Acropolis

From Wikipedia, the free encyclopedia
Jump to: navigation, search
Assos Acropolis
Altar of Zeus, in the Acropolis of Pergamon

An acropolis (Greek: ἀκρόπολις; from akros or akron, "highest", "topmost", "outermost" and polis, "city"; plural in English: acropoles, acropoleis or acropolises)[1][2] is a settlement, especially a citadel, built upon an area of elevated ground—frequently a hill with precipitous sides, chosen for purposes of defense. In many parts of the world, acropoleis became the nuclei of large cities of classical antiquity, such as ancient Rome, which in more recent times grew up on the surrounding lower ground, such as modern Rome.

The Acropolis of Athens as seen from Mount Lycabettus (northeast). The wooded Hill of the Nymphs is half-visible on its right, and Philopappos Hill on the left, immediately behind. Philopappos Monument stands where, in the distant background, the coast of Peloponnese meet the waters of the Saronic Gulf.

The word acropolis literally means in Greek "upper city," and though associated primarily with the Greek cities Athens, Argos, Thebes, and Corinth (with its Acrocorinth), may be applied generically to all such citadels, including Rome, Jerusalem, Celtic Bratislava, many in Asia Minor, or even Castle Rock in Edinburgh. An example in Ireland is the Rock of Cashel. Acropolis is also the term used by archaeologists and historians to the urban Castro culture settlements located in Northwestern Iberian hilltops.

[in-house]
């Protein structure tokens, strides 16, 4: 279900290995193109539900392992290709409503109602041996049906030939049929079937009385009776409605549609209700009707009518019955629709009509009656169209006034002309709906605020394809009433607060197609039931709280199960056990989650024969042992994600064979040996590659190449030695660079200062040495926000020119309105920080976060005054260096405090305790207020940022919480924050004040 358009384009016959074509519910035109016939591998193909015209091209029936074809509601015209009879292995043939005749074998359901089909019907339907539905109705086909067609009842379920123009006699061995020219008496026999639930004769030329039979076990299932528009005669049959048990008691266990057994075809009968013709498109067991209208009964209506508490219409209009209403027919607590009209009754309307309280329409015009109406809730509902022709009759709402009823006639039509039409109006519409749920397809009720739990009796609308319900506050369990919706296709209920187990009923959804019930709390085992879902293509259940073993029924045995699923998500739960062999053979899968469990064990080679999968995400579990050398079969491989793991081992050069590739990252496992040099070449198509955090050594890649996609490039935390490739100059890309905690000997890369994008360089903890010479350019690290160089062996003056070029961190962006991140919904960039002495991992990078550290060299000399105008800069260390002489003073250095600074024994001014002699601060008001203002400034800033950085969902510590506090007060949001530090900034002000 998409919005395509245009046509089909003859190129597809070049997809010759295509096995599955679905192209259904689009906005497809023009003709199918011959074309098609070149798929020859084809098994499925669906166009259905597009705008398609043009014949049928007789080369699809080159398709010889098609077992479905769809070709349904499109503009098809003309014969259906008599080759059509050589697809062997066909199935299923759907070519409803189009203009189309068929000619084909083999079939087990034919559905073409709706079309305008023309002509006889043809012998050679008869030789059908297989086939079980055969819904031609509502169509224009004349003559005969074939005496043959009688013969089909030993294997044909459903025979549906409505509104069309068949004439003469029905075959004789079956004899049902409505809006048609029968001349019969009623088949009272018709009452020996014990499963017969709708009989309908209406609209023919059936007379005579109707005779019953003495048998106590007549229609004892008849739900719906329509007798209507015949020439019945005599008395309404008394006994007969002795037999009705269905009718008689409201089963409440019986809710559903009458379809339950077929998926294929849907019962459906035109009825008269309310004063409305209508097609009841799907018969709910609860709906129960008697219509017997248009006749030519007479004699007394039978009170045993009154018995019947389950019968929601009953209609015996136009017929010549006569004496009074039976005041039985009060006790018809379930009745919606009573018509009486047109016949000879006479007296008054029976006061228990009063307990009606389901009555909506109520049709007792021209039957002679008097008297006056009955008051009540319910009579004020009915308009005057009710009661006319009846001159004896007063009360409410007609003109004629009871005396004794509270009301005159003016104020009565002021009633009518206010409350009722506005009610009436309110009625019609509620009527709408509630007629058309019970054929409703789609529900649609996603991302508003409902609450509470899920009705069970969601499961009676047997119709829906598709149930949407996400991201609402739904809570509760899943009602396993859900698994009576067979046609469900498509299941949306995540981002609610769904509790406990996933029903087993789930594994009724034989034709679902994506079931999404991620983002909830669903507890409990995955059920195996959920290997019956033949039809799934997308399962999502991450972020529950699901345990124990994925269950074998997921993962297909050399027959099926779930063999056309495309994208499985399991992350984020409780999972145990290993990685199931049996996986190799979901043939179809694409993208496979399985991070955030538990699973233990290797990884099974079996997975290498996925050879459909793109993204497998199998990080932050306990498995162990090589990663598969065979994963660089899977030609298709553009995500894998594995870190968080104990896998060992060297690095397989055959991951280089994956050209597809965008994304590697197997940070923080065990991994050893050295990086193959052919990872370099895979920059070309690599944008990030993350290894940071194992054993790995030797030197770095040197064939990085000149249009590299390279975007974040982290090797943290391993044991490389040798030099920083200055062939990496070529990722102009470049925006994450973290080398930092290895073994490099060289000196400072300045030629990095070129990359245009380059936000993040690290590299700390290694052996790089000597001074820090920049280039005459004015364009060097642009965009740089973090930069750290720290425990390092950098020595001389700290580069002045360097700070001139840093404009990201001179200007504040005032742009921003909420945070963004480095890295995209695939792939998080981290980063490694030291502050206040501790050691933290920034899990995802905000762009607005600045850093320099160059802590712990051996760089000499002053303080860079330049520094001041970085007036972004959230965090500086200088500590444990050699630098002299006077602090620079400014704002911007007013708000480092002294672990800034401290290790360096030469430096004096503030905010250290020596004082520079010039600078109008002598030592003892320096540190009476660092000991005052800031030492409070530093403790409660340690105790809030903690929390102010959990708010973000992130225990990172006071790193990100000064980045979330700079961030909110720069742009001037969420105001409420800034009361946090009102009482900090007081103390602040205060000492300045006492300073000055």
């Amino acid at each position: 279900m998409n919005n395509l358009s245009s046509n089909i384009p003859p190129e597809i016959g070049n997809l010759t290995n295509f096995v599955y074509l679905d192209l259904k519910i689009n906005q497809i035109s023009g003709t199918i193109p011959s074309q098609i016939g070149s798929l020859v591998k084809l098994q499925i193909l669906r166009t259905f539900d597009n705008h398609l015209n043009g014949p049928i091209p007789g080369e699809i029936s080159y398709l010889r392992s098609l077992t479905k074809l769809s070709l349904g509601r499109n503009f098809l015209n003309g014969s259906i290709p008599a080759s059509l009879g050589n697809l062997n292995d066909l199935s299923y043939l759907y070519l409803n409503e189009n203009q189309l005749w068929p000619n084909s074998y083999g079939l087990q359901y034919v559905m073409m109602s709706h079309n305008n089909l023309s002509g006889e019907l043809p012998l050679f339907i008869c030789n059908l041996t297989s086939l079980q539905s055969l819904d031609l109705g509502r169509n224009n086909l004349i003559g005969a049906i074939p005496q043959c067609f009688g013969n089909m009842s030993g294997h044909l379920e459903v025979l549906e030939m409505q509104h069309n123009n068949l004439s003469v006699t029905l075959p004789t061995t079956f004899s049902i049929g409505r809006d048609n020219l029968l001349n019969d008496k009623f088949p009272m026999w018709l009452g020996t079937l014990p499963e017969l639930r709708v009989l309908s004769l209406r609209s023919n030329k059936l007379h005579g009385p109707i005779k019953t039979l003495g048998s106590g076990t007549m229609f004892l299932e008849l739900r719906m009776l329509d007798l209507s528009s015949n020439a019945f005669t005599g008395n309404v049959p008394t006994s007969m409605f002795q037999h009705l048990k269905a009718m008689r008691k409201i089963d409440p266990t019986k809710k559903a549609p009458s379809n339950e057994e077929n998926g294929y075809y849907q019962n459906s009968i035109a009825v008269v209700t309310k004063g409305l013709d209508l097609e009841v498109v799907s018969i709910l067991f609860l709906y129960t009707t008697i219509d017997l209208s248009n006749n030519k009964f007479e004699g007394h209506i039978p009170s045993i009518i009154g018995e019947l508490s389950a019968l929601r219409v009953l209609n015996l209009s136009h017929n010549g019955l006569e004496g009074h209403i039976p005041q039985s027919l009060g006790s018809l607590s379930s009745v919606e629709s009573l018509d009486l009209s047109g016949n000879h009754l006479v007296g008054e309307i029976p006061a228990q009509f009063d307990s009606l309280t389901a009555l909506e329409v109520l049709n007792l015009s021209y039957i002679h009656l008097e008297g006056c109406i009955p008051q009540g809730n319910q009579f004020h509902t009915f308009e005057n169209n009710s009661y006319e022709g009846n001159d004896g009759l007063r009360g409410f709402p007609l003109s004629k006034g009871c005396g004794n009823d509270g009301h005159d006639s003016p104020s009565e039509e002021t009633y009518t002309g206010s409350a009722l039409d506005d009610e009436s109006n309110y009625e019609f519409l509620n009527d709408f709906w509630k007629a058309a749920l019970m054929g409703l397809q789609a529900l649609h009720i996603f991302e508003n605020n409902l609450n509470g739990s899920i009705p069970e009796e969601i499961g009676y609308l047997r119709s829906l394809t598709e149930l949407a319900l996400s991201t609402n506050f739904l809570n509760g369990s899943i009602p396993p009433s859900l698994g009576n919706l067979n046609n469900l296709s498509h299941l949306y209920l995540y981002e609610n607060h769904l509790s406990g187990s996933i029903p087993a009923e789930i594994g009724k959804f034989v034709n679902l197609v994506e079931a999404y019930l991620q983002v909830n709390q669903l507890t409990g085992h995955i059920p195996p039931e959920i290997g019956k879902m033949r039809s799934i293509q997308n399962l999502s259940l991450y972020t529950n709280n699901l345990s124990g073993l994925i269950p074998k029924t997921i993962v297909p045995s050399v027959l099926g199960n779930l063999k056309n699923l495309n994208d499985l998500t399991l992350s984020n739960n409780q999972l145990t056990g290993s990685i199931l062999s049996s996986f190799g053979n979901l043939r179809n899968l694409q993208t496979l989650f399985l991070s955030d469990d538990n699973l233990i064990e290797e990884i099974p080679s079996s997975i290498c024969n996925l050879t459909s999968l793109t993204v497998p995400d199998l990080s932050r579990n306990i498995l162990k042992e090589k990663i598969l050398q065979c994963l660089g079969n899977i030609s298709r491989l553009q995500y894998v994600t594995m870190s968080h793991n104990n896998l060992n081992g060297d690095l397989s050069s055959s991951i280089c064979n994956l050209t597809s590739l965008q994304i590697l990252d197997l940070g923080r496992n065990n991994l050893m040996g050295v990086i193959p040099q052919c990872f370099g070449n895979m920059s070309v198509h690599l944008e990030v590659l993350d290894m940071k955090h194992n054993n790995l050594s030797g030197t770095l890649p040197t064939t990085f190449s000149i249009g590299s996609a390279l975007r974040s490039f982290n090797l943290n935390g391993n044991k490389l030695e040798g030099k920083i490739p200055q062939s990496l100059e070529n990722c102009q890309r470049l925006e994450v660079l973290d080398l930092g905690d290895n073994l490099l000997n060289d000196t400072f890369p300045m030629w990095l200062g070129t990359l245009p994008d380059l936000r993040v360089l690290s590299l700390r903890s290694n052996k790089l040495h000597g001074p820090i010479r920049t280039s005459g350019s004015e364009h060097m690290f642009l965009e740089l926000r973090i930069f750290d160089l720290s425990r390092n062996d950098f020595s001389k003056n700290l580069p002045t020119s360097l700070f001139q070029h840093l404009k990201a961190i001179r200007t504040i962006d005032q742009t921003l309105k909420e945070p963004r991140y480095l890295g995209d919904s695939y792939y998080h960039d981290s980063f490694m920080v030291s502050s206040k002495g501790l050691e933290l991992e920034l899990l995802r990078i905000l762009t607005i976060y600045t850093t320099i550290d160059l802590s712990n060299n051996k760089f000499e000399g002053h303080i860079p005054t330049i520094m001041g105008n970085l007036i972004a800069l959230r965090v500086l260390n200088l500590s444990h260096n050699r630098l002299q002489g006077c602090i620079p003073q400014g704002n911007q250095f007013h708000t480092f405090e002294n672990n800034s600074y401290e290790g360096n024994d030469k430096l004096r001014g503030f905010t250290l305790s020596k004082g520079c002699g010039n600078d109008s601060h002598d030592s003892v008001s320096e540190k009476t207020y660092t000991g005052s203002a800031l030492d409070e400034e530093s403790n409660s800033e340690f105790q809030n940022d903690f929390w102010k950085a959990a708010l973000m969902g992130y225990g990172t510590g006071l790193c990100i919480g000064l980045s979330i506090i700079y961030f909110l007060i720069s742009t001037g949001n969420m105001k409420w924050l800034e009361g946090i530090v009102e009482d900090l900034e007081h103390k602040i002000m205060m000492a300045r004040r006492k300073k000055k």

The most famous example is the Acropolis of Athens,[3] which, by reason of its historical associations and the several famous buildings erected upon it (most notably the Parthenon), is known without qualification as the Acropolis. Although originating in the mainland of Greece, use of the acropolis model quickly spread to Greek colonies such as the Dorian Lato on Crete during the Archaic Period.

Because of its classical Hellenistic style, the ruins of Mission San Juan Capistrano's Great Stone Church in California, United States has been called the "American Acropolis".[citation needed]

Other parts of the world developed other names for the high citadel or alcázar, which often reinforced a naturally strong site. In Central Italy, many small rural communes still cluster at the base of a fortified habitation known as La Rocca of the commune.

The term acropolis is also used to describe the central complex of overlapping structures, such as plazas and pyramids, in many Maya cities, including Tikal and Copán.

References[edit]

External links[edit]